What’s good about Black Gay culture?

by MOC Magazine

According to Keith Boykin, for many Black Gay men, discovering their sexuality is like “finding one more river to cross in the journey toward freedom.” We know that river well. Battling an era fear and silence and shame, who hasn’t felt bombarded with the doom and gloom articles of the 90’s? H.I.V and homophobia, sexual stereotyping and misrepresentation.

In times when you can be killed for holding your partners hand, it’s hard not to question what’s good about being Black and Gay?

“I know I’m unique,” Stephen from Highgate tells us, “it’s up to me whether I use it positively or negatively. It’s a beautiful part of who I am.” This refreshing attitude represents one of many identities emerging from the BGLBT’s growing diversity. It seems without us the struggle for sexual freedom would remain little more then a drop in the very dull ocean.

Since the 1970s the gay movement has debated whether the way forward was to be like everyone else (the assimilationists) or to strive, pink whistles and rainbow flag in tow to be different (radicals). From school books about sexually confused penguins to civil partnerships, the gay events of previous years would appear to be ushering our decade of fabulousness into times of quiet normality. While T.V sets tune into the soft smiles of queer icons and gayfriendly soap characters, it seems the days of “dare to be different” have died out with disco.

Today the Black Gay movement remains beautifully distinguished in part because of its refusal to back down. “We want to be like everybody else” we’re told, “but we want our diversity too.” In other words, we want our cake and to eat it. And really, why shouldn’t we? Who else has made men and women of all races collapse onto the dance floor, in an attempt to do the “dutty wine?”

While some are happy to change laws, Black Gay culture appears to be effortlessly changing minds. For gay men of colour the struggle has fuelled an atmosphere of celebration.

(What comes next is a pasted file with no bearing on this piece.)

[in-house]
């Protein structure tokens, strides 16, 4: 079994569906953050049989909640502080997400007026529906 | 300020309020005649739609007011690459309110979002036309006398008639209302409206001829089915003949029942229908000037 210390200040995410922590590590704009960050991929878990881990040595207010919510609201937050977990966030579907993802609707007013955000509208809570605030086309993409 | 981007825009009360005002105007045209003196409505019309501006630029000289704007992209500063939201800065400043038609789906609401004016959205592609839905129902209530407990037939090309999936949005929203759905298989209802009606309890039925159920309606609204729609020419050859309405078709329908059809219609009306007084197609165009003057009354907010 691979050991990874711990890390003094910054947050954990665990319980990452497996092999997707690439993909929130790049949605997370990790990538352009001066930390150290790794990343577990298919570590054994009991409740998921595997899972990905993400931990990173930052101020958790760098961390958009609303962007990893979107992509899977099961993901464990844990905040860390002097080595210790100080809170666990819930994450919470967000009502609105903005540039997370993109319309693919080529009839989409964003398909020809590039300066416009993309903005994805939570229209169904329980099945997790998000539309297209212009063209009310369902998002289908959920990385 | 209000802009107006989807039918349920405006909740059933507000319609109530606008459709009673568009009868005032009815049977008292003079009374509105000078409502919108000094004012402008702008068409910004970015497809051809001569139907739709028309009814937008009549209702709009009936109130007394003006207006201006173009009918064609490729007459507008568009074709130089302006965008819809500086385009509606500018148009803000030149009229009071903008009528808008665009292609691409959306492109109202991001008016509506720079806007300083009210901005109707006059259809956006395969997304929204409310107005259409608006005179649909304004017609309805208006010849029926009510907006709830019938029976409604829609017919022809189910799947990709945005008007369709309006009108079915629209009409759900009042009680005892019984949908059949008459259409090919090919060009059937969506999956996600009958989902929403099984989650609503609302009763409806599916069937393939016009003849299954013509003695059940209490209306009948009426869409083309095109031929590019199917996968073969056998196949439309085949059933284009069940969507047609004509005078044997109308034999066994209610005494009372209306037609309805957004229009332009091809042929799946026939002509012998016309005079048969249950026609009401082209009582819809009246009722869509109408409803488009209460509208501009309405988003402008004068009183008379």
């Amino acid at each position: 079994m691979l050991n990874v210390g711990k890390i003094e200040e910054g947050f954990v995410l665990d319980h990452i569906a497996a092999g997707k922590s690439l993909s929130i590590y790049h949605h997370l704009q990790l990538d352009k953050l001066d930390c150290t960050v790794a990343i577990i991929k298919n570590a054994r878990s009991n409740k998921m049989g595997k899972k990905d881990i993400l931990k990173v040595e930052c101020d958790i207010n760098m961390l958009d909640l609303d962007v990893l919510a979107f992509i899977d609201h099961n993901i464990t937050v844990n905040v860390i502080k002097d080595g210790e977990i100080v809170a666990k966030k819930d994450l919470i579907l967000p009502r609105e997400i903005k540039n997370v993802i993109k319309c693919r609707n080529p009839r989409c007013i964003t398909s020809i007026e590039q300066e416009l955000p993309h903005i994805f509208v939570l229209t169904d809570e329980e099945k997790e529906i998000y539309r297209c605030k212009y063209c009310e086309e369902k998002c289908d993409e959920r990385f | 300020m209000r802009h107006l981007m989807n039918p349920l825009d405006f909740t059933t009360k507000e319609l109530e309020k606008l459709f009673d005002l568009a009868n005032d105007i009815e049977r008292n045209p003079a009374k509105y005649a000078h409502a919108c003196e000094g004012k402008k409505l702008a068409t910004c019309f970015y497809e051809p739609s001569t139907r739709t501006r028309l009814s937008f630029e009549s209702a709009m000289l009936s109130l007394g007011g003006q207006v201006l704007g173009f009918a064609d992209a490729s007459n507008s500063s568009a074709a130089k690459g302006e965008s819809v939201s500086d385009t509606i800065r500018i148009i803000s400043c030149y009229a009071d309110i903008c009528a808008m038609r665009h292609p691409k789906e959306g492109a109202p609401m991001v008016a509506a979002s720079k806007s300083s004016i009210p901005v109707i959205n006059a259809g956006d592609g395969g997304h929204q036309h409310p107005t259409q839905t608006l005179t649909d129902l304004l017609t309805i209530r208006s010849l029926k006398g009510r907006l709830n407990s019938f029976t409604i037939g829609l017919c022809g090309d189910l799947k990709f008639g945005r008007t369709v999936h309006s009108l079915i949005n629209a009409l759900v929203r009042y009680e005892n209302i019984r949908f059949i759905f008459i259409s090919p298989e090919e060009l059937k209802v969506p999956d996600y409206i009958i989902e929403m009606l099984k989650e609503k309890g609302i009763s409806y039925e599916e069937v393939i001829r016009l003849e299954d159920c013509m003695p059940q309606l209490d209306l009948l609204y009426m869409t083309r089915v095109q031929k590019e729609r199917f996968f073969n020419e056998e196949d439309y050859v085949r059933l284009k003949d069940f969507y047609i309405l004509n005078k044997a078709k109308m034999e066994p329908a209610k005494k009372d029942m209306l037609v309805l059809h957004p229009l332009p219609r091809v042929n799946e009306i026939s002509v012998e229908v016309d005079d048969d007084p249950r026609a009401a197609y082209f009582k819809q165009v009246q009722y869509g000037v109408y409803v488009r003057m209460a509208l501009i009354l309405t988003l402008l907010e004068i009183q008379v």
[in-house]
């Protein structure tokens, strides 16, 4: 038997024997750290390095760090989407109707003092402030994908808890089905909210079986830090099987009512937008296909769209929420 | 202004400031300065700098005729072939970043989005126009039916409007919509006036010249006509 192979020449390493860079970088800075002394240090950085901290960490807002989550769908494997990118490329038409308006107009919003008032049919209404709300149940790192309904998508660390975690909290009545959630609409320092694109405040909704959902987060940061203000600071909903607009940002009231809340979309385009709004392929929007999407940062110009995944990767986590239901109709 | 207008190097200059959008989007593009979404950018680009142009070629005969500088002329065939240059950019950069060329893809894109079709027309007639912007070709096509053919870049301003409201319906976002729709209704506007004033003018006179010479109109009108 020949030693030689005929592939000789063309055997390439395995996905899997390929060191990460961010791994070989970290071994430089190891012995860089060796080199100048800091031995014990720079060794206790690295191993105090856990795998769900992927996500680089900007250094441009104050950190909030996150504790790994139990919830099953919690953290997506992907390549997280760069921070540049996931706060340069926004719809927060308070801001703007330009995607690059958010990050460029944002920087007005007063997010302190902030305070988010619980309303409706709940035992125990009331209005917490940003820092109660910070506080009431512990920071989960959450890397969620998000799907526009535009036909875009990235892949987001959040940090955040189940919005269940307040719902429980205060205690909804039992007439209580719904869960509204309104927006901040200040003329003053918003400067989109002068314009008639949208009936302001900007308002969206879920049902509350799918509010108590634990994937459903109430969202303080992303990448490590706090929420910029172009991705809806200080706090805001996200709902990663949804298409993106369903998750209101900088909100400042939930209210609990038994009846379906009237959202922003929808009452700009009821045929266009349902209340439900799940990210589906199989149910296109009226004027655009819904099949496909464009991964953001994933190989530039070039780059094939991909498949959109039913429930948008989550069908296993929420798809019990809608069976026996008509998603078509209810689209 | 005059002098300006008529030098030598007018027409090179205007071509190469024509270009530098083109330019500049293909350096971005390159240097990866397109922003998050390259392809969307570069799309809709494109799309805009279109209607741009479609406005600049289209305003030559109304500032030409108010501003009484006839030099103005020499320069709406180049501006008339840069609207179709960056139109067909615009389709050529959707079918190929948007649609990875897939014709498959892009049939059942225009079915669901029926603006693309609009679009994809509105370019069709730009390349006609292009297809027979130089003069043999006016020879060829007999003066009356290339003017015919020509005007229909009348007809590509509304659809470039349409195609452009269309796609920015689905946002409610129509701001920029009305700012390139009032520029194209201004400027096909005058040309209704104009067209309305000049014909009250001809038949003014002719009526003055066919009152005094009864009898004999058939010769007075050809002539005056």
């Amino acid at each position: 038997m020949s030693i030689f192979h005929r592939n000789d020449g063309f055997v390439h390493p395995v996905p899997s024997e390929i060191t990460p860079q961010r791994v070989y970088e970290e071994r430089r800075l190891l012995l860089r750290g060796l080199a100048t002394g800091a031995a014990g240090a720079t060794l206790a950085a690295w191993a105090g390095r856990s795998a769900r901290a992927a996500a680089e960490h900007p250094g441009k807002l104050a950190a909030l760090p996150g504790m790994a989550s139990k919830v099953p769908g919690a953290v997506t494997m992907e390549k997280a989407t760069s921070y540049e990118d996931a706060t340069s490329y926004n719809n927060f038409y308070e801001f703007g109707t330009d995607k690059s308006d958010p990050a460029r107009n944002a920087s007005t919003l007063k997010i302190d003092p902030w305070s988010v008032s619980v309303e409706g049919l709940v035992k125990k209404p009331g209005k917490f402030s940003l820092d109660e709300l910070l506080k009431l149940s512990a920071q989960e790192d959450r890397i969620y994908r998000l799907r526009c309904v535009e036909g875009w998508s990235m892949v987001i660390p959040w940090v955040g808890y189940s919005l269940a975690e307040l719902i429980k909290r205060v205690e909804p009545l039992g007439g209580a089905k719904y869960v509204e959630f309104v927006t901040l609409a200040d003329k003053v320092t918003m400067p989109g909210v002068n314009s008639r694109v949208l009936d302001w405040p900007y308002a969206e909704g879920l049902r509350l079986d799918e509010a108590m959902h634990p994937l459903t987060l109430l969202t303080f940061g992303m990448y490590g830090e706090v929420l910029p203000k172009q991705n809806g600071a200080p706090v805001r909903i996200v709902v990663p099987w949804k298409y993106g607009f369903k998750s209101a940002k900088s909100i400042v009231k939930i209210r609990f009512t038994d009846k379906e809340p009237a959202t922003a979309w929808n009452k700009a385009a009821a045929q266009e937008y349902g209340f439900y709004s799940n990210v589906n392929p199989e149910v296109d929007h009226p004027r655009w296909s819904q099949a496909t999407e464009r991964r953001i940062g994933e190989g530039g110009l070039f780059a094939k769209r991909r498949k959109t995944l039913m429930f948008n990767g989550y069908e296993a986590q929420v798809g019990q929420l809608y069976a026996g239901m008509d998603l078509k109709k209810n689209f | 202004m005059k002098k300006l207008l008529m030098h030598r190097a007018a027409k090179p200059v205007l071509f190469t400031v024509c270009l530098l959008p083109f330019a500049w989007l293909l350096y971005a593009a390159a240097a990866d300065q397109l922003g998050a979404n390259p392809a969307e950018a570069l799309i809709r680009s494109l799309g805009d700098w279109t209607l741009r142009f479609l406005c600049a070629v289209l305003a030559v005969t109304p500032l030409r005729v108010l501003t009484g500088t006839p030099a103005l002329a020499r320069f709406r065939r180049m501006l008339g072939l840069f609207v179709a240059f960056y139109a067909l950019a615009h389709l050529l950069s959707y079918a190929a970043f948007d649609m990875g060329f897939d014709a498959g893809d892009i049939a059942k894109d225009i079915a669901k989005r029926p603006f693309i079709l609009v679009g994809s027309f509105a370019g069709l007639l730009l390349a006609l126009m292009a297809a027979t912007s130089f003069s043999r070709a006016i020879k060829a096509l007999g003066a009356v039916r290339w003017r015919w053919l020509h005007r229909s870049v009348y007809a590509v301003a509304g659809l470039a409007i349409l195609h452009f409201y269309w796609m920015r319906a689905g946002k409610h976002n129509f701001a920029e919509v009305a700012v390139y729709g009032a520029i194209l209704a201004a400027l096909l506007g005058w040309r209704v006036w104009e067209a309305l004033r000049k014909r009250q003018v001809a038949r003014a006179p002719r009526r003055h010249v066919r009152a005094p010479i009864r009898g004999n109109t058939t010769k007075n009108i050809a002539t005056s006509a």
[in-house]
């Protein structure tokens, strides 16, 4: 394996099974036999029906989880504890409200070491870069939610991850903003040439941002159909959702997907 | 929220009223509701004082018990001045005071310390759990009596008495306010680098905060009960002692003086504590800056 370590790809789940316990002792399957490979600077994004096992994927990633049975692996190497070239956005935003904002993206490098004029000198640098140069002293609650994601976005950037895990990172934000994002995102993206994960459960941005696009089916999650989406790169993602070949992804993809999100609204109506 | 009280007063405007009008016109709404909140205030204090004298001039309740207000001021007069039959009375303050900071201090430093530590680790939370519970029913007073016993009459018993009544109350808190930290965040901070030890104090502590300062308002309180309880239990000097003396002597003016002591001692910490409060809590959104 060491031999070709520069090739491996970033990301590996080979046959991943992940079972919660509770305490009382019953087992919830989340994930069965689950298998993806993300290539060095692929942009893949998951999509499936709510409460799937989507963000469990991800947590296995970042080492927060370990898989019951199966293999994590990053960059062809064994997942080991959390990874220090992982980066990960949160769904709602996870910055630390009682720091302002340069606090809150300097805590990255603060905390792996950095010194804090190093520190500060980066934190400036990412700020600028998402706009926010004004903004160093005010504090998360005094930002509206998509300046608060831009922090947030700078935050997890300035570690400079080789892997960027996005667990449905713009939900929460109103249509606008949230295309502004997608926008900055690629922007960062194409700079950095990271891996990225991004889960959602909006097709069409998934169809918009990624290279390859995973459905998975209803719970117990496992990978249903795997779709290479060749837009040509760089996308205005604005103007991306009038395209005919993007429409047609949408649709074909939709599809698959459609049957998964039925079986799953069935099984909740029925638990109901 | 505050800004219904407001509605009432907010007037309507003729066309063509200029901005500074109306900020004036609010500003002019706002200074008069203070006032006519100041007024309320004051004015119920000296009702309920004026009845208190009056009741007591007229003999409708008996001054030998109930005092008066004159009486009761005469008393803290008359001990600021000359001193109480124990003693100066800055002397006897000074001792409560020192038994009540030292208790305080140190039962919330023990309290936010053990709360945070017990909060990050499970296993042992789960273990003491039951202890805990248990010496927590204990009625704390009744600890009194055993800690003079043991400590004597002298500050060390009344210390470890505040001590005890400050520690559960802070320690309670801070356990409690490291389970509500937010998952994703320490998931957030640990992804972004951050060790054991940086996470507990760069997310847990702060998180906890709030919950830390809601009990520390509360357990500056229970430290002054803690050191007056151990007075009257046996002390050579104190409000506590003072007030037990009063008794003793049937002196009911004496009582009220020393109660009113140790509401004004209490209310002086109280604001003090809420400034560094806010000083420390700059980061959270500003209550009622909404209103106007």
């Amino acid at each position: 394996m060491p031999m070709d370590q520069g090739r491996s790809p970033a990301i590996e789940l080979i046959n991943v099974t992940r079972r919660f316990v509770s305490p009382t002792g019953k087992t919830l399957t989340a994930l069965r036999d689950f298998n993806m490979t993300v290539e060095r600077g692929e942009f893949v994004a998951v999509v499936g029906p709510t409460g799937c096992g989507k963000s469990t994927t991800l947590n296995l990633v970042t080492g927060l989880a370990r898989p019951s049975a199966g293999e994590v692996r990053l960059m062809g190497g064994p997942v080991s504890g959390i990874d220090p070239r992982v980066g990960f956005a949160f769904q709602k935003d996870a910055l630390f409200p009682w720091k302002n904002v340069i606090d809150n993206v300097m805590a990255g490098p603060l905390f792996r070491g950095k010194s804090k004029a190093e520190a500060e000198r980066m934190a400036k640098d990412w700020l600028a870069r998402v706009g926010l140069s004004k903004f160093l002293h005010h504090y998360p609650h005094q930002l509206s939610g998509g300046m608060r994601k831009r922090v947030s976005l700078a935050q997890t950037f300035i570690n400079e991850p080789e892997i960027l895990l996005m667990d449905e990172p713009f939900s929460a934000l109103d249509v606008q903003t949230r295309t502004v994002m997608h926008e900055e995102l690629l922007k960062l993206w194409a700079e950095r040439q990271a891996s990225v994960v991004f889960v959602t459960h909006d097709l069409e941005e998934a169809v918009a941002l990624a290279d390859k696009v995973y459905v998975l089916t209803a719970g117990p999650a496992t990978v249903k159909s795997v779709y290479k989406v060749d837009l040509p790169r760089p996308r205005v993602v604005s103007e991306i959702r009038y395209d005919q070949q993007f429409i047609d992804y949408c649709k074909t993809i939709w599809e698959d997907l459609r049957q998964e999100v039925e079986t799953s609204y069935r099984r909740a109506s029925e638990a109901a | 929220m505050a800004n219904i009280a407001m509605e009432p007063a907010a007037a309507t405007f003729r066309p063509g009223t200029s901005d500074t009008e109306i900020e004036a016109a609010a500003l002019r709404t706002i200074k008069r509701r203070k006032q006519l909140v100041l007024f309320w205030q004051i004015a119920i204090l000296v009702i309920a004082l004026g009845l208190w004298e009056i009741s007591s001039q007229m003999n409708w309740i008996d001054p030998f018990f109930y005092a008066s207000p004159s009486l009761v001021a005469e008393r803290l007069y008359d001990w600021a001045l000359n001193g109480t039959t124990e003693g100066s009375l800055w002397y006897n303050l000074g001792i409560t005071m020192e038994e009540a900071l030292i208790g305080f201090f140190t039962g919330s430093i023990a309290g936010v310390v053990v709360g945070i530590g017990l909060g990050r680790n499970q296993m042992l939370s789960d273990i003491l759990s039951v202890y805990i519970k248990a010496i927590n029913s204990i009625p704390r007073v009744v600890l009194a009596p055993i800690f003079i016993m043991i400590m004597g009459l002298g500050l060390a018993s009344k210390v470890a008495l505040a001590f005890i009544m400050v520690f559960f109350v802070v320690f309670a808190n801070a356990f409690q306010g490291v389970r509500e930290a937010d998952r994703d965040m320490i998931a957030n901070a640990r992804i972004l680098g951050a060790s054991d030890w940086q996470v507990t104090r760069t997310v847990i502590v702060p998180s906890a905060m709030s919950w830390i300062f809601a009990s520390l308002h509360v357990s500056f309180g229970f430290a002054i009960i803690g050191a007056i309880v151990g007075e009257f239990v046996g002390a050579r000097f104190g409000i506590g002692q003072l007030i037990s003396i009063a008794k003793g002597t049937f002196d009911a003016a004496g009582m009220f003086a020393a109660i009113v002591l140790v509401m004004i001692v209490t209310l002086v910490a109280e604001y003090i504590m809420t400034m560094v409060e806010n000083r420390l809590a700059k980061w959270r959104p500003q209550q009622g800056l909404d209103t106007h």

“Although we still get asked to prove our sexuality when entering some clubs,” John Carney from Whitechapel tells us, “we’ve also got our own. And now were the party people wanna join.” Arguably more progress has been made towards gay rights in the clubs then with political hand jobs, where everyone from Ken Livingstone to Hilary Clinton are ploying for the pink vote. With its fashion for passion and all things bling, no greater trend has shaped the gay experience then the urban club scene.

And yet, the journey Keith Boykin speaks of is not a lone venture. “I’m amazed by how we’ve banded together,” one raver claims, “There’s love in our community. I see it everyday.” It is that difficult river the activist warns of that has strengthened our bonds. When we walk into a club, everybody knows everybody, and our personal troubles are soon public news. For better or worse, is this not a definition of family?

Meanwhile, we’re spoilt choice. With no shortage of attractive men in our midst, every year the talent seems to be getting younger, fitter and more unabashed. Arguably our clubs raise the bar for sexy Black and Mix Raced men from all over the continent. As one actor commented, gay men of colour haven’t waited to be sat down at the table – we’ve demanded a place. If the Journey Keith Boykin points out is an adventure as well as a struggle, then river is where we find ourselves.

Patrick-Ian Polk, didn’t wait for HBO network to green-light a third series of Noah’s arc, he made a film. Same as Rag tag director Adaora Nwando didn’t advertise for gay actors, the brave pioneer went out into the streets of London and found them. In the same week Juventus’ managing director Luciano Moggi claimed, “there are no gays in sport” gay basketball player John Amaechi spoke openly to The Voice about that same narrow mindedness that has haunted the beautiful game. Boundaries have been crossed but the most important ones are to come. Gay culture hasn’t decided whether it wants to settle down into gay marriage like everyone else, or have the right to scream and dance into the early hours.

For men of colour at least, it’s clear we want both. No other time in our history have we opened up such a wide spectrum of choice. If being Black and Gay is positive because of its versatility, style, strength,and spirit. Then the best thing about Gay Black culture is arguably its future. To demand more, to push limits, to say anything and to unapologetically do anything are the foundations we’ve laid. The river is as deep as it is wide. To say anything’s possible is an understatement, but to say the best is yet to come is a certainty.

via MOC Magazine
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